Nowadays, golf balls are characterized as 2-piece, 3-piece, etc in reference to the varying layers of rubber materials that make up the core of the ball. The covers are typically made of either urethane or surlyn.
One of the age old questions, along with “are we alone in the universe?” and “what happens after life?” is “what is inside a golf ball?”. What secrets hide within that white exterior? Is it made of chocolate pudding or maybe vanilla? I can say that as disheartening as it is, the inside of a golf ball is not a tasty treat.
Well if golf balls are not filled with pudding, then what is it? Golf ball composition has changed dramatically throughout history. Originally, simple wooden spheres were used. However, these were replaced with featherie balls sometime within the 15th century. These balls were made of leather, filled with feathers, and painted white. These handmade leather golf balls had some drawbacks. The balls absorbed water and moisture, making them change density throughout a round. Additionally, hand sewn leather balls are far from perfectly circular, so ball flight was much more irregular than it is today. In the 19th century, the golf ball would once again change form.
The gutta percha ball, or often referred to as “guttie”, replaced the featherie ball. This ball was made out of the widely popular natural latex from palaquium gutta trees. Unlike the featherie balls, guttie balls did not have another material for their core. This allowed for the balls to be considerably cheaper than previous golf balls because they could be formed in molds. They also were much more uniform in shape and did not absorb water. Guttie balls were eventually found to have more stable flight characteristics when scratched. This led to them being produced with the first textured surface called “brambles”. However at the turn of the 20th century, gutta percha balls would see a serious development.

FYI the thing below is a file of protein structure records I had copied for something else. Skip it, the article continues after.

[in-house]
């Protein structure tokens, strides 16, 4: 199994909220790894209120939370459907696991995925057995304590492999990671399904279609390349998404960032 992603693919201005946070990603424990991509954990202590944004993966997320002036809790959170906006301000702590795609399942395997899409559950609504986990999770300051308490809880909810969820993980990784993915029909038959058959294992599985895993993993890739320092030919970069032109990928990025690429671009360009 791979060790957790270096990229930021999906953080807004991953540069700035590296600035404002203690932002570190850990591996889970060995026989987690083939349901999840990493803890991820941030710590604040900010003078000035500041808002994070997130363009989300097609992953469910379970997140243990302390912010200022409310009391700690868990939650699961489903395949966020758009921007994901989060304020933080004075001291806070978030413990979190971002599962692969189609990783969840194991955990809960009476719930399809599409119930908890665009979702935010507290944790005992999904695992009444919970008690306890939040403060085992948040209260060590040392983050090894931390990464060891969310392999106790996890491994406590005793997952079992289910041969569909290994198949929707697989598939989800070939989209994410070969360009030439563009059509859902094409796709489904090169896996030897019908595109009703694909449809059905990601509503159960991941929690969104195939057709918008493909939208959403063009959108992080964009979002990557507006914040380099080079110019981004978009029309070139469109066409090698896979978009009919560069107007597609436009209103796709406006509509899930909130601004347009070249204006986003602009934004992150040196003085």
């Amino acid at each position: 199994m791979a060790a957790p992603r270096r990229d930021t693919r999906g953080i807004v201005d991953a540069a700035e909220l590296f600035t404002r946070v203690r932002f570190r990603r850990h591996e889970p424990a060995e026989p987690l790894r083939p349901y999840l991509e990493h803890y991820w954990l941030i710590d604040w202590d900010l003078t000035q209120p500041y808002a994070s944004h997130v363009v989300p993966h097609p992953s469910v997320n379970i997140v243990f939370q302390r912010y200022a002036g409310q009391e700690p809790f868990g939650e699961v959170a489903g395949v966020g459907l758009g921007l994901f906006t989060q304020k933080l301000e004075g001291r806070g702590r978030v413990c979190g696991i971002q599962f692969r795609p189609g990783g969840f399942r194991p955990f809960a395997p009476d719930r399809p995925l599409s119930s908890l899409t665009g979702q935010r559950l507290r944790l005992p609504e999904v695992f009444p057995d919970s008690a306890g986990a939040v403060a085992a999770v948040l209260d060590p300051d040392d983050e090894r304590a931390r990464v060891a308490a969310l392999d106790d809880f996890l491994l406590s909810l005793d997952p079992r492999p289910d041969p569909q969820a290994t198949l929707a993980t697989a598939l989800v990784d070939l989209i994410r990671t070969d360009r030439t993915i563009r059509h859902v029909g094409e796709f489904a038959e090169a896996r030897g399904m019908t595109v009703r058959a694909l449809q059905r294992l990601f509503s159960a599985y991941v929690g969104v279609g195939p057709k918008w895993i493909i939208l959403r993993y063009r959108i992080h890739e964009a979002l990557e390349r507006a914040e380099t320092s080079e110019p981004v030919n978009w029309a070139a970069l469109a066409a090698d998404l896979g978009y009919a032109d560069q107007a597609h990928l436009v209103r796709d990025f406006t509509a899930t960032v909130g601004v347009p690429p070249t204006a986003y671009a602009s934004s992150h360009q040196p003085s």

Coburn Haskell and an employee from Goodrich Rubber Company, found that by winding rubber strands around a solid core, and then coating the ball with gutta percha, they were able to produce a golf ball that traveled much further. These balls became known as Haskell balls. While originally featuring the same bramble surface as the guttie balls, the Haskell balls would become the first to feature the dimples we know today. This ball was by far the most popular ball for much of the 20th century. In 1967 it was modified slightly by replacing the outside cover with surlyn, a new resin material. Around the same time, the technology was developed to eliminate the need for a layered rubber core. This led to the common and inexpensive 2-piece ball that many people play today.
Nowadays, golf balls are characterized as 2-piece, 3-piece, 4-piece, etc. This designation refers to the varying layers of rubber materials that make up the cores of the ball. The cover of a golf ball is typically made of either urethane or surlyn. The number of cores and their exact composition are engineered for varying performance advantages. Interestingly, the number of cores does not equate directly to a more premium ball. Titleist Pro V1’s for example, are only a 3-piece ball. While a relatively average core count, the premium materials used are what makes these balls a premium option. All the developments in golf ball design throughout history have worked to make balls travel further than ever, and have more control near the green. Yet, we all know we will still blame the ball here and there for those bad shots.
Authored by Taylor Morton